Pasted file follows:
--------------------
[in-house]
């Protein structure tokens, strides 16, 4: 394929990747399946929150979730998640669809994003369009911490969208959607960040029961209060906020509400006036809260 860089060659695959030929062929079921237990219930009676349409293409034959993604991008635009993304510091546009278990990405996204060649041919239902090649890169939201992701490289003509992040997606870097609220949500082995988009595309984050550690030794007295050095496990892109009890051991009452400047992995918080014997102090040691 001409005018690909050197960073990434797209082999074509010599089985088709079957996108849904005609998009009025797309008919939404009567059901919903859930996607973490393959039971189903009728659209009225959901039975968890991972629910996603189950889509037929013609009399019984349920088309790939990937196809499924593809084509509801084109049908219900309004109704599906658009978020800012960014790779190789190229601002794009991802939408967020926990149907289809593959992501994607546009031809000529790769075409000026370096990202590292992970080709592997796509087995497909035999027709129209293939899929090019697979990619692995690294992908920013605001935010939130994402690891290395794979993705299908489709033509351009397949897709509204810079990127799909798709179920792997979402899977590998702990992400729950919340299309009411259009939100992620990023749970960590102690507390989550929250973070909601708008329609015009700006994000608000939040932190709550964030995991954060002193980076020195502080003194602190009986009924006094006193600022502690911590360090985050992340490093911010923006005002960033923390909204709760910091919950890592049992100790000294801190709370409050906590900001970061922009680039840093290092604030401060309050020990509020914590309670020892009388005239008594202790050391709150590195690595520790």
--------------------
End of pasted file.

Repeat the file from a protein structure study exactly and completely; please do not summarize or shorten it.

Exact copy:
[in-house]
């Protein structure tokens, strides 16, 4: 394929990747399946929150979730998640669809994003369009911490969208959607960040029961209060906020509400006036809260 860089060659695959030929062929079921237990219930009676349409293409034959993604991008635009993304510091546009278990990405996204060649041919239902090649890169939201992701490289003509992040997606870097609220949500082995988009595309984050550690030794007295050095496990892109009890051991009452400047992995918080014997102090040691 001409005018690909050197960073990434797209082999074509010599089985088709079957996108849904005609998009009025797309008919939404009567059901919903859930996607973490393959039971189903009728659209009225959901039975968890991972629910996603189950889509037929013609009399019984349920088309790939990937196809499924593809084509509801084109049908219900309004109704599906658009978020800012960014790779190789190229601002794009991802939408967020926990149907289809593959992501994607546009031809000529790769075409000026370096990202590292992970080709592997796509087995497909035999027709129209293939899929090019697979990619692995690294992908920013605001935010939130994402690891290395794979993705299908489709033509351009397949897709509204810079990127799909798709179920792997979402899977590998702990992400729950919340299309009411259009939100992620990023749970960590102690507390989550929250973070909601708008329609015009700006994000608000939040932190709550964030995991954060002193980076020195502080003194602190009986009924006094006193600022502690911590360090985050992340490093911010923006005002960033923390909204709760910091919950890592049992100790000294801190709370409050906590900001970061922009680039840093290092604030401060309050020990509020914590309670020892009388005239008594202790050391709150590195690595520790």